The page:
During her fellowship, Heather Grabbe explores four major aspects of how the European Green Deal will affect Europe's future. The first is the external implications of the European Green Deal, particularly how it can be extended to the Balkans, Ukraine and Moldova. The second is lessons from history about fundamental system change for Europe's green future, especially the experience of post-communist transition after 1989. The third is how to maintain democratic consent during a transition that could take several decades to achieve. And the fourth is how the concept of inter-generational fairness could enlarge people's perspectives on climate action.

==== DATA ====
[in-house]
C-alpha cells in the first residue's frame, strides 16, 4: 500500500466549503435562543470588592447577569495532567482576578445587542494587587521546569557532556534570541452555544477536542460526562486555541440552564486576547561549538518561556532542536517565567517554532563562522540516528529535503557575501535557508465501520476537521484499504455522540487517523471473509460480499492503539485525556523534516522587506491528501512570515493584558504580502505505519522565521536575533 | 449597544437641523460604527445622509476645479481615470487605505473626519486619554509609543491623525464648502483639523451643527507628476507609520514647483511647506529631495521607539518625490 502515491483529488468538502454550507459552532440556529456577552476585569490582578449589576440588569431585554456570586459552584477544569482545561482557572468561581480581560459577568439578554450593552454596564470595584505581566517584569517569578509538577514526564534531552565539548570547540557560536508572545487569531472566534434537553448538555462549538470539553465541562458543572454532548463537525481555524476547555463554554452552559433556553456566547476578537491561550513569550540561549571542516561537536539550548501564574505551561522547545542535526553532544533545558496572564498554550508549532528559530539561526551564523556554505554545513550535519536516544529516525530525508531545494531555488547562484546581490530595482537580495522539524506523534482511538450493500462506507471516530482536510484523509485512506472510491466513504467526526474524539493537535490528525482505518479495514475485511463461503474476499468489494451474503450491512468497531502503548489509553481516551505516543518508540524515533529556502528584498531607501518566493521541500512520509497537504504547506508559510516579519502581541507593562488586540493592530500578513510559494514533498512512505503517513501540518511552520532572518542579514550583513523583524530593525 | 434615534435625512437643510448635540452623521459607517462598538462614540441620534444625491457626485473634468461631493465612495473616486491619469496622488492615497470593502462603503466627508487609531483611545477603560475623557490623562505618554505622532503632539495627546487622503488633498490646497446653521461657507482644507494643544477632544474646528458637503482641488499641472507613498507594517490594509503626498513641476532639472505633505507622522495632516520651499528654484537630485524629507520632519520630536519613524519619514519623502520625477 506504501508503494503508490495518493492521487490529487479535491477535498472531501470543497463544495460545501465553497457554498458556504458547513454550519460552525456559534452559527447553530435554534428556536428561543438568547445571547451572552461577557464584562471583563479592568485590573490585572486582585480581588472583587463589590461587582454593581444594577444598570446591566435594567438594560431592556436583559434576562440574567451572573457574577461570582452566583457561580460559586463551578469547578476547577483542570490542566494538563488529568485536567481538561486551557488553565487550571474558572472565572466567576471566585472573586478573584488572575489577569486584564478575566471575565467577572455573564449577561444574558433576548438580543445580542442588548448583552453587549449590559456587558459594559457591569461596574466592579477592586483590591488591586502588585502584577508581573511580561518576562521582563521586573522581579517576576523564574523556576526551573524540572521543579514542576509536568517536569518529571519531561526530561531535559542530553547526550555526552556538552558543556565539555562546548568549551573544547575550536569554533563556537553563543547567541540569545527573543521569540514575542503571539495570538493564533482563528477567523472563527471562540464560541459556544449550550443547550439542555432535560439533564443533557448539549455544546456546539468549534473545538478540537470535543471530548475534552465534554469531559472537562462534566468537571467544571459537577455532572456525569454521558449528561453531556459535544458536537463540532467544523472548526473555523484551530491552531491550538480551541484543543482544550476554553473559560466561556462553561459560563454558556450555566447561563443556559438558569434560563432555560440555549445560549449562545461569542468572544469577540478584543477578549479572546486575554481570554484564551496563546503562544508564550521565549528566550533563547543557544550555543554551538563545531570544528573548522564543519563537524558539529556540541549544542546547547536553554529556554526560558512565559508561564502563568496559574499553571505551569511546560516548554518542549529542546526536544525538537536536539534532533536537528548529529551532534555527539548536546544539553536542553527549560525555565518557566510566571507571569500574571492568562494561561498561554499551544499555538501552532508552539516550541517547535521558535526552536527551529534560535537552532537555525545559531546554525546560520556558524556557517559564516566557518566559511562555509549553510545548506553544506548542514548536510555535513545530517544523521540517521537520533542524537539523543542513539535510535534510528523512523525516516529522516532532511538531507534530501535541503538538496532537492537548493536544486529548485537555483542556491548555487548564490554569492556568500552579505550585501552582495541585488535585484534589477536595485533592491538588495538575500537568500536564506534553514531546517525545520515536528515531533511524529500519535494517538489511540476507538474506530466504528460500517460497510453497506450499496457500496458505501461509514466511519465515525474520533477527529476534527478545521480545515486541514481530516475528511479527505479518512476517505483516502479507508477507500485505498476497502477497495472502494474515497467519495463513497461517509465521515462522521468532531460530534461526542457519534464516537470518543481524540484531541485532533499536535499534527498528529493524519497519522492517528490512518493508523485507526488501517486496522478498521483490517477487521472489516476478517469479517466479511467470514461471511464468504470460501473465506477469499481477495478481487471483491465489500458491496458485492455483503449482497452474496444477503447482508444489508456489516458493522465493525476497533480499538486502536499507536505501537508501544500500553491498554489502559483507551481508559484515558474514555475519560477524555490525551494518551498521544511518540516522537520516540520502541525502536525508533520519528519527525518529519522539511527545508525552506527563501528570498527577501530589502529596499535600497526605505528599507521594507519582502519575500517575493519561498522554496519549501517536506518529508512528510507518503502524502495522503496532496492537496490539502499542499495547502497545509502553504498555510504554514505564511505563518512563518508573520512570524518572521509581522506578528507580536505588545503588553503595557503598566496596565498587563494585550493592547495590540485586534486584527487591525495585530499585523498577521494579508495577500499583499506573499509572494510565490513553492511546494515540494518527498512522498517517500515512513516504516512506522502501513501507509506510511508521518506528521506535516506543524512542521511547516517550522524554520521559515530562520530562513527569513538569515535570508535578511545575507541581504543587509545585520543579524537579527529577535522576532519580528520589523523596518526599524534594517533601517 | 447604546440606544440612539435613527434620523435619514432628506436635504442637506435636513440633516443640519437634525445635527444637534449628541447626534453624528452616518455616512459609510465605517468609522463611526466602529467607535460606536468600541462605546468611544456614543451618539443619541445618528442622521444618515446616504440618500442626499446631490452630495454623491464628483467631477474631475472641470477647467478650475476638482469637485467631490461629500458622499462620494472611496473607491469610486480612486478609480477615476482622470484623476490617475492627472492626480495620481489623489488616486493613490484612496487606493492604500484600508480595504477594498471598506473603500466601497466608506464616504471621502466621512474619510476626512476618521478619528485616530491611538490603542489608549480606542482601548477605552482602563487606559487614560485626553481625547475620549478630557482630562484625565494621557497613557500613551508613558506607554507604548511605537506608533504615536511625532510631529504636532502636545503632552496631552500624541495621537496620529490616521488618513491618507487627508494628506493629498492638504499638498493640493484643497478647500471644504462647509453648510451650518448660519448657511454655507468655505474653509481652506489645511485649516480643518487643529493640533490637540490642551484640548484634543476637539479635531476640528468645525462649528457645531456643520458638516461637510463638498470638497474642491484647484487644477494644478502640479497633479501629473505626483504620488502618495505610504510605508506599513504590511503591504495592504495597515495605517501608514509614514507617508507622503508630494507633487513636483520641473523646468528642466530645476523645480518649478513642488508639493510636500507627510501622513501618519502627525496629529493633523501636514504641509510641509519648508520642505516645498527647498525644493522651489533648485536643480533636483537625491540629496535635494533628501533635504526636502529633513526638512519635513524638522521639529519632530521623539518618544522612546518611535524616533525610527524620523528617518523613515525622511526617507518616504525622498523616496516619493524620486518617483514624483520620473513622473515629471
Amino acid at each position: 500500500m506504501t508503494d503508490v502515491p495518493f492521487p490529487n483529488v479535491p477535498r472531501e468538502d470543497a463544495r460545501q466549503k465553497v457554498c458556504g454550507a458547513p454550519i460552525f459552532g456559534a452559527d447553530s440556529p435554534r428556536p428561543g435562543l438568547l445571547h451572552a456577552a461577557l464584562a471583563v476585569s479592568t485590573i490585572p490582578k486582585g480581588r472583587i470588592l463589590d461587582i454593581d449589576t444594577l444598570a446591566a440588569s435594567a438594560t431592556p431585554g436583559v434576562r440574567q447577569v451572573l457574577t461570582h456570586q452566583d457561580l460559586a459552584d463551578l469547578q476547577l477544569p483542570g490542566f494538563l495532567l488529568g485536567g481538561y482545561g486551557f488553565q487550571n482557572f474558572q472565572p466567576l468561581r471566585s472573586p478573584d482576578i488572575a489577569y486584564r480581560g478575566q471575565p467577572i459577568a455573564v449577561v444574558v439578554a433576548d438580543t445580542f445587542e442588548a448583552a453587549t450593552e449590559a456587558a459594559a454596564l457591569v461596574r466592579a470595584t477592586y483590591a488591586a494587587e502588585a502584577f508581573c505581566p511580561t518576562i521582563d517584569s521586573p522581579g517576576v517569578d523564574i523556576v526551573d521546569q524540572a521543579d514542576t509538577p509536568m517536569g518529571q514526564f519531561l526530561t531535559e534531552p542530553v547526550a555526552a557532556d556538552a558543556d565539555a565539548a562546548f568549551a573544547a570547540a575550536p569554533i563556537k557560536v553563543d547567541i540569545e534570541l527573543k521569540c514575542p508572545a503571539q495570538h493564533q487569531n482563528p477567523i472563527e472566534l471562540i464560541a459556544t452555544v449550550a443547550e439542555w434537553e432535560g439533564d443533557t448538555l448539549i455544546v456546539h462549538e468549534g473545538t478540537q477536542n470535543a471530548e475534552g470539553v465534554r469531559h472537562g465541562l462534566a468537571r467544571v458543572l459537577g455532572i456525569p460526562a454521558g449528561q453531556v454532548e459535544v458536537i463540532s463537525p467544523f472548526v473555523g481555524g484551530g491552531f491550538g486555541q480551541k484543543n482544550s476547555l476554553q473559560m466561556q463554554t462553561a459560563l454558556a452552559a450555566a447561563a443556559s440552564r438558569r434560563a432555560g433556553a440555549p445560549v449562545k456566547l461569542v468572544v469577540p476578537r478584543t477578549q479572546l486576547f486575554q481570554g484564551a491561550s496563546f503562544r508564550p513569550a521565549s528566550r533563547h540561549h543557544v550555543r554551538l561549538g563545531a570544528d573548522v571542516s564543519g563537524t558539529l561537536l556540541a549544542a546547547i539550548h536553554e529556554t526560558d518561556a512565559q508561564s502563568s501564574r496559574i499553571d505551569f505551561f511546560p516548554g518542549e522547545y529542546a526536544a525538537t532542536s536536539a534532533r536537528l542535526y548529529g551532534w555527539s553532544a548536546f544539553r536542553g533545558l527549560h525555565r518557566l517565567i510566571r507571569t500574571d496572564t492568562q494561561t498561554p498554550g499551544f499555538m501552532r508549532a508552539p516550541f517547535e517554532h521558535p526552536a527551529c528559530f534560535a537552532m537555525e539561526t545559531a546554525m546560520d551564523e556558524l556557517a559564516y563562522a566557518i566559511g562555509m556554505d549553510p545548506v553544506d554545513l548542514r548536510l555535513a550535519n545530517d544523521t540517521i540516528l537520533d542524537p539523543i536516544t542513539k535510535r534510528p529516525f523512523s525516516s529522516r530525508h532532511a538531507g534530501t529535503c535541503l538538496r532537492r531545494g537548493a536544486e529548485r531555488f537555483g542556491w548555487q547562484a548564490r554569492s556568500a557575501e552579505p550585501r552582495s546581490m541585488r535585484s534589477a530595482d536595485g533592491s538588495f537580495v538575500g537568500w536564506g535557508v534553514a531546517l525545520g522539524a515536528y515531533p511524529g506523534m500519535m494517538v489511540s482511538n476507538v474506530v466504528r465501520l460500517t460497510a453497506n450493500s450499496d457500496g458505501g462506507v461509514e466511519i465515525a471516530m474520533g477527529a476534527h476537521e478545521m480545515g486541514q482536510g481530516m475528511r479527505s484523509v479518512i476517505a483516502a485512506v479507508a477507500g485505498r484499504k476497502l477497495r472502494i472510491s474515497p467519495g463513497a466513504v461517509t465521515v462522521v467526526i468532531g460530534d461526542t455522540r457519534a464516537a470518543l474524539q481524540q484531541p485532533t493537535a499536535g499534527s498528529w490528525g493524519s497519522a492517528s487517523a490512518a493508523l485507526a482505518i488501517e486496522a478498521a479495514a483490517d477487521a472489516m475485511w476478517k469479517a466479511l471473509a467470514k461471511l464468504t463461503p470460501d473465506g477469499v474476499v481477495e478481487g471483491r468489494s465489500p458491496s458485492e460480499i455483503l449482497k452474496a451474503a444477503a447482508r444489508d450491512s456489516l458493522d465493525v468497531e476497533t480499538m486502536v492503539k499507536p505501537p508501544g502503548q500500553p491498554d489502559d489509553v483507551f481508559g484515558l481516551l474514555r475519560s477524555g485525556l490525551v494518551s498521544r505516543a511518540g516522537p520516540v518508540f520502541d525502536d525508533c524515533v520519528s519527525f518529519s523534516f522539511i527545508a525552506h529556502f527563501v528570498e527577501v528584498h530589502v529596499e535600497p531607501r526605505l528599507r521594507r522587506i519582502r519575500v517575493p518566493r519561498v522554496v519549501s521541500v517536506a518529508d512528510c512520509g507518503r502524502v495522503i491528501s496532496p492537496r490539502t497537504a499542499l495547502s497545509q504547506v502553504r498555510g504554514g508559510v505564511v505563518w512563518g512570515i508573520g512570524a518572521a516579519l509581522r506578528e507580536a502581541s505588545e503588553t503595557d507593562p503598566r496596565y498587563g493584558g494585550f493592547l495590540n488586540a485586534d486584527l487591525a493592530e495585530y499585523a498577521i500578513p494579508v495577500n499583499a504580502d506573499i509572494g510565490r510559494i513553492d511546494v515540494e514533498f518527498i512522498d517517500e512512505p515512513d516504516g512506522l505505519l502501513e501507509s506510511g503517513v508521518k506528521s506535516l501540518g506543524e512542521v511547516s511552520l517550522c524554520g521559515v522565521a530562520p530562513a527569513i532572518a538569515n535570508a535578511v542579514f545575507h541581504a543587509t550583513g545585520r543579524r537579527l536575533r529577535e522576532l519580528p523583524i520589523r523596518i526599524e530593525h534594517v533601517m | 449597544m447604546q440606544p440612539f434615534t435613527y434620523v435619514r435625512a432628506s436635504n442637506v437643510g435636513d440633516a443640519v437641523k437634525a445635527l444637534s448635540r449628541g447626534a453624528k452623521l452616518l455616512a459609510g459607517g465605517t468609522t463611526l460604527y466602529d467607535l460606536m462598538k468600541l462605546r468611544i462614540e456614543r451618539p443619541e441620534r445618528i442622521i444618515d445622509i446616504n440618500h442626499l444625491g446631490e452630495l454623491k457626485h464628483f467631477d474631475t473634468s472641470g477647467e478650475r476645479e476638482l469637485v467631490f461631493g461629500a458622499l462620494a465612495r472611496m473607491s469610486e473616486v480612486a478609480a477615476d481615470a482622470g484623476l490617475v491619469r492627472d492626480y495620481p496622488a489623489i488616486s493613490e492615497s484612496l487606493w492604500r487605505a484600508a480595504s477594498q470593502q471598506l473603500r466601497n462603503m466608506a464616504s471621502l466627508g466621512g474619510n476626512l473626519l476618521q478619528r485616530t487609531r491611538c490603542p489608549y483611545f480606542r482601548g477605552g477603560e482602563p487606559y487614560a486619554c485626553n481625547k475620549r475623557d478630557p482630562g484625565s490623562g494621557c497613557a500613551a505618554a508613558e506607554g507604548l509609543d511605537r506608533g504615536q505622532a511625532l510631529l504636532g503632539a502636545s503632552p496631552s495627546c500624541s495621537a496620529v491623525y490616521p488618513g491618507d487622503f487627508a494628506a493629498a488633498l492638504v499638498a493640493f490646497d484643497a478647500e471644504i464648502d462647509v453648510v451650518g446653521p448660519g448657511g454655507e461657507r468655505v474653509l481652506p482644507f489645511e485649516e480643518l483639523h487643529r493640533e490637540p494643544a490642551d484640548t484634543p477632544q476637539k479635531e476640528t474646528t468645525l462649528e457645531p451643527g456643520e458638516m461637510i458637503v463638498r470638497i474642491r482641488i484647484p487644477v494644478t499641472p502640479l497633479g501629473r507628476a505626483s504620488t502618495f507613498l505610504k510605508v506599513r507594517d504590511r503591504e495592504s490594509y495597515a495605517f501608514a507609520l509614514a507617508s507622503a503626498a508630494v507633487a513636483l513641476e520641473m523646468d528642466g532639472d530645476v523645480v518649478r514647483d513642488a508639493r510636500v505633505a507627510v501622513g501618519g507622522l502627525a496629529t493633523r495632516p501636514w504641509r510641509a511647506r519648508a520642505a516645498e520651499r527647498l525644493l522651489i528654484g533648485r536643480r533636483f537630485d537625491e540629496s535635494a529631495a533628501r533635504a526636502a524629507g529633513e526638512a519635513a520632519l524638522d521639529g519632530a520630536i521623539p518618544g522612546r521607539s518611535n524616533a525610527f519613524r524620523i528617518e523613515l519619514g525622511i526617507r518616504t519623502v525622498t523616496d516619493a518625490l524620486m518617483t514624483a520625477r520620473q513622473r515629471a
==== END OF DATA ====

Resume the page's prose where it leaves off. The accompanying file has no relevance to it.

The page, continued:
Heather Grabbe is a political scientist and advocate for democratic pluralism and open societies, a nonresident fellow at Bruegel, a visiting professor at University College London, and senior advisor to the Open Society Foundations. She was the director of the Open Society European Policy Institute from 2009 to 2022. From 2004 to 2009, she was senior advisor to European Commissioner for Enlargement Olli Rehn, responsible for EU policy on the Balkans and Turkey. Previously, she was deputy director of the Centre for European Reform, where she wrote extensively on EU enlargement, EU external and neighborhood policies, and the evolution of new policy agendas in climate, digital, and the rule of law. Her columns appear in The Financial Times, Politico, and other quality media. Grabbe was ranked highly among “the women who shape Brussels” by Politico, gave a TED talk on the importance of critical thinking and mindful engagement with post-truth politics, and has written recently on how climate change and technology are affecting the quality of democracy and economic and social justice.